Ms Page, who led the trust’s move to digitise its entire patient records library, says the investment is already beginning to pay off in terms of patient safety and cost efficiencies.
‘15 to 20 patients a day were seen without notes or, on rare occasions, had to have their surgery cancelled. Since this project was put in place, there hasn’t been a single patient cancelled because of no notes; that’s a real achievement’
One of the main benefits has been in ensuring that patients attending outpatients are always seen with their notes.
“Like other trusts, our medical records retrieval rate was about 98 per cent – that meant that 15 to 20 patients a day were seen without notes or, on rare occasions, had to have their surgery cancelled. This has been a real transformational project and since it was put in place, there hasn’t been a single patient cancelled because of no notes; that’s a real achievement.”
There was also a space issue, she adds, with the library already holding 287,000 records – just three years of notes.
Previous efforts to digitise had been less than successful. “We had a cull and made the notes available on CD but it was really clunky and the clinicians hated it,” she says.
“We wanted a complete and comprehensive back scan of the records and took the decision to scan them over a nine month period. We outsourced this to Hugh Symons Information Management, but, going forward, we wanted to keep control of patient notes so we have set up an in-house scanning bureau. That means that doctors can still write on paper but it is scanned and becomes part of the electronic notes.”
The benefits are huge, she says, and some were unanticipated. “It’s had a real impact on medical secretary workload. Previously people were knocking on the door looking for medical records, but that’s not the case now.
“It’s also made it much easier to conduct research and do audits – you don’t have to spend ages gathering 200 sets of notes: they’re available on a screen.”
‘My main tip is to be brave: it is achievable, but you have to be focused on the end goals’
That also helps the business side of the trust, she adds, as it’s easier to provide evidence to commissioners. “The notes are available 24/7, 365 days of the year,” adds Trudi Mynard, the trust’s head of patients’ services. “My main tip is to be brave: it is achievable, but you have to be focused on the end goal.”
Getting everyone onside, including clinicians and senior management, is also crucial, adds Ms Page. “You can’t underestimate the amount of encouragement and persuasion; it has to come from the top, and the bottom, and meet in the middle.”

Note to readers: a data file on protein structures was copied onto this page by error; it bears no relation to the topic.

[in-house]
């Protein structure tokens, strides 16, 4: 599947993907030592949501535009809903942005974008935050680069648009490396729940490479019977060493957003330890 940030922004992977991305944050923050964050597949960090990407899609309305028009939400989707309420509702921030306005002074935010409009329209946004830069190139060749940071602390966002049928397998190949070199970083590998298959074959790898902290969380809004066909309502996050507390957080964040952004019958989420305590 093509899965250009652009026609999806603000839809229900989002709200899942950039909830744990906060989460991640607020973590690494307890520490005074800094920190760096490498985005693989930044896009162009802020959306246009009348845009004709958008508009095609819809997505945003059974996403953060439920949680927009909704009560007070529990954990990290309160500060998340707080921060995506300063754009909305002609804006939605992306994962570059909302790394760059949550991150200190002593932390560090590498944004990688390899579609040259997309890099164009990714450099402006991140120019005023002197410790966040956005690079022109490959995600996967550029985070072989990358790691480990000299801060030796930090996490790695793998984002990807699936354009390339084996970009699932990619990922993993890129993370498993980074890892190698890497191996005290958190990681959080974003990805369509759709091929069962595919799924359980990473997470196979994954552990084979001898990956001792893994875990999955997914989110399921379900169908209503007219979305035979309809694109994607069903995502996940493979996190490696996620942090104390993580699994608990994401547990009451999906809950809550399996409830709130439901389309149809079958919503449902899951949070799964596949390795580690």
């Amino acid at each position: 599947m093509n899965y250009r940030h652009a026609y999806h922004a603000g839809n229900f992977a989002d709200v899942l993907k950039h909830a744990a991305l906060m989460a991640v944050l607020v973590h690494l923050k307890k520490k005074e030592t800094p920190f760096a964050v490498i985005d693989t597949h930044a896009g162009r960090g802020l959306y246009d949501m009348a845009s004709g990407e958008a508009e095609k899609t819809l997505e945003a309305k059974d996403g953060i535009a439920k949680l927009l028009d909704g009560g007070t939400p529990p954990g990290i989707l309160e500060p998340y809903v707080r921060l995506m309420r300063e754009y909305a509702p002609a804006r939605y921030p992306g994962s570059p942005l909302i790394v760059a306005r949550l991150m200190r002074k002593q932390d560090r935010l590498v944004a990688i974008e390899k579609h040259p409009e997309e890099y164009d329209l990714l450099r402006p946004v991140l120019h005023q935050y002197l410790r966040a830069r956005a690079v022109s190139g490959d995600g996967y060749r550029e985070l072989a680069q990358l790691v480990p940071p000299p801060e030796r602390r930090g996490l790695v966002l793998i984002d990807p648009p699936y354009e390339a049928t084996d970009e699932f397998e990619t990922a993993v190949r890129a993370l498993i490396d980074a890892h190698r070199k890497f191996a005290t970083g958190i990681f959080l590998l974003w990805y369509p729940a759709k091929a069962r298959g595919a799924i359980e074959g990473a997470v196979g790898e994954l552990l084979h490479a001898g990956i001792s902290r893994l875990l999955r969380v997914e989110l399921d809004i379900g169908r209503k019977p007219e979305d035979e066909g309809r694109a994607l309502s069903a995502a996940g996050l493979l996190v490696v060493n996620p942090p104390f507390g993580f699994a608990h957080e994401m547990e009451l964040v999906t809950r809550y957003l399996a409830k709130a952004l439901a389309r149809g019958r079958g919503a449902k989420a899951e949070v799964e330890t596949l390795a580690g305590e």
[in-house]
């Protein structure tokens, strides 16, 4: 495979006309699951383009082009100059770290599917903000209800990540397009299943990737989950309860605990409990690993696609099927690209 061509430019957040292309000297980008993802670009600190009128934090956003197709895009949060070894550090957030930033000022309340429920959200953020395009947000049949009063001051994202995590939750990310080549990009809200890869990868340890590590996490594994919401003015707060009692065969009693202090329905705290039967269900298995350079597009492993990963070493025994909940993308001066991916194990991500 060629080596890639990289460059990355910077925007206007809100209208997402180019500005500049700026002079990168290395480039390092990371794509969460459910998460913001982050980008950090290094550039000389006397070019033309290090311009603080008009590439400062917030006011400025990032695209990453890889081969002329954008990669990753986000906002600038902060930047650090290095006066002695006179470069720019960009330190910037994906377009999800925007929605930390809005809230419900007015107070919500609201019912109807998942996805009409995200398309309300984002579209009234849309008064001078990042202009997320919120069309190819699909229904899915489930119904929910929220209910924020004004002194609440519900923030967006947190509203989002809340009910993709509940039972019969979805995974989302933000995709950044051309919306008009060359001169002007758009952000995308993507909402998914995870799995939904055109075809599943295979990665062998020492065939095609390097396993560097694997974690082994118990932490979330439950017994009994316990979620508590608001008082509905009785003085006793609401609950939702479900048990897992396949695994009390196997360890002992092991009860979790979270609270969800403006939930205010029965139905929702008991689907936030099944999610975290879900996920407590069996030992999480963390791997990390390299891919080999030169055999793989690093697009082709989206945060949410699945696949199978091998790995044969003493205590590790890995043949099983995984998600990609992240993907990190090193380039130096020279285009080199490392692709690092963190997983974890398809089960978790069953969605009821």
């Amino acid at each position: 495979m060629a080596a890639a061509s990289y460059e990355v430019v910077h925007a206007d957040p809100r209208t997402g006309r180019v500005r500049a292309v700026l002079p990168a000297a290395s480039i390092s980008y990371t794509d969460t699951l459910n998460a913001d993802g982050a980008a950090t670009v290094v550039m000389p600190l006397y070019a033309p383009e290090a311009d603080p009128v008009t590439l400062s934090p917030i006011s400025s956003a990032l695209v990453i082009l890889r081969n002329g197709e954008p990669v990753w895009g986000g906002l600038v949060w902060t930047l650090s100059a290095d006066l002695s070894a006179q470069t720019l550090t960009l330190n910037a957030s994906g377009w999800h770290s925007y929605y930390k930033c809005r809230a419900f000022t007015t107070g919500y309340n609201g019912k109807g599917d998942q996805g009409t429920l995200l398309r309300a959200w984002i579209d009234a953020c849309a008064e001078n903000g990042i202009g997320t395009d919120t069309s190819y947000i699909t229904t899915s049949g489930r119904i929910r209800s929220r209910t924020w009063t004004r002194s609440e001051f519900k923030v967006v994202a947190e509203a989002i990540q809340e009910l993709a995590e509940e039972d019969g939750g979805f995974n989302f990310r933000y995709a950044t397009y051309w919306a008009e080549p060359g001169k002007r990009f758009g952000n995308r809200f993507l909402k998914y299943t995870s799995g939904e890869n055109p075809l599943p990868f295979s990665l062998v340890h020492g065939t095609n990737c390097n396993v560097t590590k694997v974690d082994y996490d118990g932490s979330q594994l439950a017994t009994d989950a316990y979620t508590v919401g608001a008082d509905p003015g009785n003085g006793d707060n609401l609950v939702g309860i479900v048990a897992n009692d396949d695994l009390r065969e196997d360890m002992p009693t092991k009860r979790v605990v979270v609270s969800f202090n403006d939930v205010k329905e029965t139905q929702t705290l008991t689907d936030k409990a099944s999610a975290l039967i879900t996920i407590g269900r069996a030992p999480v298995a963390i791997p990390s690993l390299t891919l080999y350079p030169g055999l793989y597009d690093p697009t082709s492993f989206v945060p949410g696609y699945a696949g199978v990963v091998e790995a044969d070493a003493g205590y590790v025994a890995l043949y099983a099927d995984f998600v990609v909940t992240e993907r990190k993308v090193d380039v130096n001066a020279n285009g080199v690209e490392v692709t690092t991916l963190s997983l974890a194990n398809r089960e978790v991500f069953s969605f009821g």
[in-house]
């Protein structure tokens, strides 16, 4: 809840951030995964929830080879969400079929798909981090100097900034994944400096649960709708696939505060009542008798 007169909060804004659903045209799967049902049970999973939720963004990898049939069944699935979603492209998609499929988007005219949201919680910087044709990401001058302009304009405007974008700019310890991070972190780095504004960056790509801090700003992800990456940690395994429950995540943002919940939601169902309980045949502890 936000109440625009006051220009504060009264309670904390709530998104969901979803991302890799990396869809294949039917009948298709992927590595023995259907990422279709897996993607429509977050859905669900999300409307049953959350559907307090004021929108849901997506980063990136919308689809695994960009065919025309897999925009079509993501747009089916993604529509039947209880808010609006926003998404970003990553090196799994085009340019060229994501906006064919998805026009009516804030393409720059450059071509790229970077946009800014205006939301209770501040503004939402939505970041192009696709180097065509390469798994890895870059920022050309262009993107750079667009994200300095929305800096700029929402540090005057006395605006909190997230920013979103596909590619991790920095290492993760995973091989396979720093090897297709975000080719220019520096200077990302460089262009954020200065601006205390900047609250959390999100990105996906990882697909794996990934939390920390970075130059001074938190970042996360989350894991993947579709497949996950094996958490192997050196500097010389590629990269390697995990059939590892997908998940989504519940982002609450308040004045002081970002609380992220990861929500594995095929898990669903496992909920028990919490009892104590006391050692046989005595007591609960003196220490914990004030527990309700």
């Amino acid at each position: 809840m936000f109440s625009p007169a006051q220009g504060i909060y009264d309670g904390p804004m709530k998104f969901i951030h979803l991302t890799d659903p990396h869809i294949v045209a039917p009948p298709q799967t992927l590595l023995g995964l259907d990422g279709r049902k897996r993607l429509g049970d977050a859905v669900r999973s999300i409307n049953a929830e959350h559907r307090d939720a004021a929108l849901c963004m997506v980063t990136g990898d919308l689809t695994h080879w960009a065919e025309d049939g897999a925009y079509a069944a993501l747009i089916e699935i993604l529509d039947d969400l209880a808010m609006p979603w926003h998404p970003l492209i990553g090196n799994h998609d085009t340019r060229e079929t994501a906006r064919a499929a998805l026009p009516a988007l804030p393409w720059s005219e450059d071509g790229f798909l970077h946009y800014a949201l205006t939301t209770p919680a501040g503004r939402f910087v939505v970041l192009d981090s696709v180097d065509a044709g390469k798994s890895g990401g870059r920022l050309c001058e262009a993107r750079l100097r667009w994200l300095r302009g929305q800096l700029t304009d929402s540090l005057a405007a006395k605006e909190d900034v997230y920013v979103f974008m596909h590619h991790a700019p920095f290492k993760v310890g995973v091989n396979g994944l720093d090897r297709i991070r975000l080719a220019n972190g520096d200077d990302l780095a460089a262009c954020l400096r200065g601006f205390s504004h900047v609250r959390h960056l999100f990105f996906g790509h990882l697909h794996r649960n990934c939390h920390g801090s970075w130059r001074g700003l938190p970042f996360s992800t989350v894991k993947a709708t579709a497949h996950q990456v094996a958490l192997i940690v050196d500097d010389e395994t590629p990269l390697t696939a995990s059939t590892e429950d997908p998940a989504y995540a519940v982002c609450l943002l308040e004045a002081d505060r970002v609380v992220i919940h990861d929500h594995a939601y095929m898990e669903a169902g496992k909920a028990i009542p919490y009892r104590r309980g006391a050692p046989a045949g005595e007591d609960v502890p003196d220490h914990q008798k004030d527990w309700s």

She believes it was important that the change process was led by business rather than IT – but having said that, you have to get the IT right. “Don’t go for the minimum spec, go for the spec that makes it work; you can’t skimp on IT.”
As one of the pioneers of digitised records, Neil Darvill, director of informatics at St Helens and Knowsley Health Informatics Service, is well aware of the importance of good IT.
St Helens and Knowsley Teaching Hospitals Trust began the mighty task of moving to electronic records in 2009 and in 2010 announced it was the first to stop using paper medical records in clinical practice.
Although there were the usual drivers of saving money and improving patient safety, there was another, quite pressing need to make the change: a move to new hospitals without storage for medical records. “It meant we had a hard deadline,” he says. “The logistics were challenging, but it was an incredible project to do and it’s been really quite revolutionary.”
‘We’ve had really good clinical engagement; it has to be designed by and for clinicians. Nobody would go back to the way it was before’
The service has won awards for the system that has seen the creation of an in-house scanning bureau and is now using its experience to offer a fully managed service to digitise Lloyd George records in GP practices.
“We’ve mopped up the bulk of the paper [in the trust] although nursing observations are still done on paper,” says Mr Darvill. “We’ve had really good clinical engagement; it has to be designed by and for clinicians. We’re on version four now and it’s improving all the time. Nobody would go back to the way it was before.”
So while fully digitised care records may be the future, the experience of these three trusts shows that the path to that future includes making the best of the paper records that we already have.